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  1. Yeah, I agree LTT never "existed" other than as a construct of Rand's subconscious to separate his previous life from his current one, but I was just noting that that view isn't unanimous. Did LTT come back when he was going to kill Asha'man? I thought it came back before that in PoD, but I might be wrong - which I probably am, because that would make perfect sense.
  2. I don't think it's ever been explicitly stated (not that I know really) but I guess it depends on what you think of the LTT voice (real or madness). It disappears after Cadsuane tells Rand that hearing voices is a symptom of taint-madness. If it was some kind of saidin-induced way Rand dealt with his past memories, I've always thought that hearing it wasn't a real voice stopped Rand's subconscious from generating the voice as an outlet for his memories for some time (until the taint started wearing his sanity down again). If you believe LTT was a real voice in Rand's head, then I guess you could say that Cadsuane scared him away. Of course, someone from TJ might have answered this in the plethora of interviews and panel discussions that I haven't read!
  3. I've read and re-read these books a lot. I still adore them, simply because I find that Eddings' writing feels so natural if not exemplary. I prefer the Malloreon to the Belgariad. The characters are better written, Garion's a lot more awesome and there's some pretty cool moments throughout (Torak's letter to Garion, for example). I also like the character of.... the emperor. His name escapes me, but I liked him and his friendship with Garion.
  4. I find Hobb's writing style extremely hard to cope with. I find it gives the impression of nothing happening even when something is. Saying that, I find the story and elements of it so compelling that it didn't matter the first time I read it. The magic system is interesting. However, I simply cant read it again. I've tried, but to no avail. Unfortunately the ending of the Tawny Man trilogy is a let down (particularly, Fitz has what could have been a crowning moment of awesome in a decision he makes which is suddenly and inexplicably ignored simply because Hobb seemed to want him to end up a certain way, even though the whole series has been leading up to the decision)
  5. Why do characters have to die to make the books good? Some books and/or other artistic outlets handle character deaths extremely well and their implications, and I agree, that's great. But I don't think it's necessary, or even always appropriate. WoT already has so much death, destruction and angst that if one of the main characters died I think it would just be too dark. I also think it might have distracted from the main "dark" storyline of the books which is of course Rand. I mean, it's not like the main characters are immortal. They've almost all had brushes with mortality, including Rand. As for the Forsaken doing nothing... really? They very almost drove the Dragon Reborn to destroy creation. They've instigated wars and battles between men which have caused the deaths of hundreds of thousands who should have been fighting for the Light. They split the White Tower, and through the split prevented reconciliation between AS and the Dragon. They've turned the most powerful force of Channelers - the Asha'man - in the Westlands into a nest of Darkfriends. Every book has literally been the main characters putting out fires that the Foresaken have already caused considerable damage with. Just because our heroes score (often pyrrhic) victories in the end, you don't win a war by constantly being on the defensive.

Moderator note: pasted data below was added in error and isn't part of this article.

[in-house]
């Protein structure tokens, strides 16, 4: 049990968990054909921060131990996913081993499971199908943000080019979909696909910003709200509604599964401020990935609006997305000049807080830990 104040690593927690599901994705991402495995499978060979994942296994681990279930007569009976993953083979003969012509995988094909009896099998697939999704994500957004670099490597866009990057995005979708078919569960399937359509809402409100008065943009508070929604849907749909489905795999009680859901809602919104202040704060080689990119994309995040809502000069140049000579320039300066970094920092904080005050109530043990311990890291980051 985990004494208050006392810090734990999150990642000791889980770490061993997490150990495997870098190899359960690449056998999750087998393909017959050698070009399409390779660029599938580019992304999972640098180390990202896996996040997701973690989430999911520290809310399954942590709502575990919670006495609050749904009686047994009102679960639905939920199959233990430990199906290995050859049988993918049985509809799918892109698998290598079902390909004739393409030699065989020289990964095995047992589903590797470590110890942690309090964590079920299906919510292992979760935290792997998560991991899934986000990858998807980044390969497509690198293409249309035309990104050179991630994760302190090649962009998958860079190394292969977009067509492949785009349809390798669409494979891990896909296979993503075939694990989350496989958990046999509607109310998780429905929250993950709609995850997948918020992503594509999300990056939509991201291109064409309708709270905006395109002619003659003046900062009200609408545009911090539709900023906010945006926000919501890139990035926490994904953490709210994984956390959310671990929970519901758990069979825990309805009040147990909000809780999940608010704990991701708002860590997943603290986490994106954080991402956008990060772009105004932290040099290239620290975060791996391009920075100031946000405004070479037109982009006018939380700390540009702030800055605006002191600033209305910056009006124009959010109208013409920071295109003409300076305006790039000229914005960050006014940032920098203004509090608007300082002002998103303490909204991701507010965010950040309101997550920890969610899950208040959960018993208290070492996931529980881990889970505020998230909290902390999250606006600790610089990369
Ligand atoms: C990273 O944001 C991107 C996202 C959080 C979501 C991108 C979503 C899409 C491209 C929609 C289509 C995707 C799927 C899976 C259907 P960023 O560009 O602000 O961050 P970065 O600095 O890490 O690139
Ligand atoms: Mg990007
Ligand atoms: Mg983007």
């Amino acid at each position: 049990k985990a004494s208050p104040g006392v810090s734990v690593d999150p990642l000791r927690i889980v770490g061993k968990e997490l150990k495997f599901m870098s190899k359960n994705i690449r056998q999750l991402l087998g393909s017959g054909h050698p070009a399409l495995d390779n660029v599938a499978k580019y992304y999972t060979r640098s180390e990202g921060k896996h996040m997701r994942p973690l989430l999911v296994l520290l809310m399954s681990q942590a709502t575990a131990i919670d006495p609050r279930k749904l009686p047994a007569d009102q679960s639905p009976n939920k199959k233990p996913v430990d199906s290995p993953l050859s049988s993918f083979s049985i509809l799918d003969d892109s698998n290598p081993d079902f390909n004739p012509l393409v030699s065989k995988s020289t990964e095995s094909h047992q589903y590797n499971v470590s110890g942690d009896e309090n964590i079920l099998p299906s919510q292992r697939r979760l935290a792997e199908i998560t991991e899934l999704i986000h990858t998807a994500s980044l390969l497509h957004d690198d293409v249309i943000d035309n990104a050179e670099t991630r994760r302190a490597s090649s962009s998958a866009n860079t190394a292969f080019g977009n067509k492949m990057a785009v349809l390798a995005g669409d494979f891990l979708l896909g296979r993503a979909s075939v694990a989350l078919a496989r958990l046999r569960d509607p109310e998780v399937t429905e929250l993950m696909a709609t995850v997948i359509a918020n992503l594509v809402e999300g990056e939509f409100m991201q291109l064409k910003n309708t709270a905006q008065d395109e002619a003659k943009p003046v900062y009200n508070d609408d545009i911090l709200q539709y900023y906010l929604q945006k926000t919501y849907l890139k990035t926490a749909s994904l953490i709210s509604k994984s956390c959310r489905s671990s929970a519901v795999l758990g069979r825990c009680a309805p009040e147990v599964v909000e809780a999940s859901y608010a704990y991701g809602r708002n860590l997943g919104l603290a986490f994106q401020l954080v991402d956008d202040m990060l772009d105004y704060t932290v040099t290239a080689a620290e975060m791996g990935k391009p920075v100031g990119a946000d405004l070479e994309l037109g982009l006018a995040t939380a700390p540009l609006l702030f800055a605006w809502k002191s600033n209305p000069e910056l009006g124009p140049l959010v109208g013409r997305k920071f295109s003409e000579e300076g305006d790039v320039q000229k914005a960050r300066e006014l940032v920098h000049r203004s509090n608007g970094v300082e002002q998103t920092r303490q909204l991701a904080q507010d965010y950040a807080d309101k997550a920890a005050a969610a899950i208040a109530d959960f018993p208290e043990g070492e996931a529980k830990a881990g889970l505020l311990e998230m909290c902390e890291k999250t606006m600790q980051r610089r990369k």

6. Veins of Gold, and all the scenes leading up to it. Completely my favorite sequence of the series; a brilliant payoff from everything that came before re: Rand going mad. Both sets of glass column scenes were brilliant. The first was startlingly well written and interesting. The second made me angry to the point I hard to put the book aside for some time. In a good way. Way back in TGH where Rand sees all the alternative lives he could live... I win again Lews Therin was chilling and just a tad scary. It's the only time I think epic fantasy has every really managed to convey a sense of complete hopelessness to me.
  7. I think he would be able to. But I think in general he'll be doing a lot less killing of people (except in terms of dispensing justice).
  8. I think he was clinging to what humanity he thought he could; the old Rand that wouldn't hurt a fly. He couldn't not kill anyone, so he tried to just not kill women. When you're holding onto sanity by a tether and you have the weight of the world on your shoulders, I can imagine something like that - your last connection to the humanity you're so scared of losing - becoming something of an obsession. It's irrational, but whoever said madness was rational? I think it's quite telling that as he gets more and more affected by the madness he gets more irrational about not hurting women until he snaps in tGS. By that point, he doesn't have the humanity left.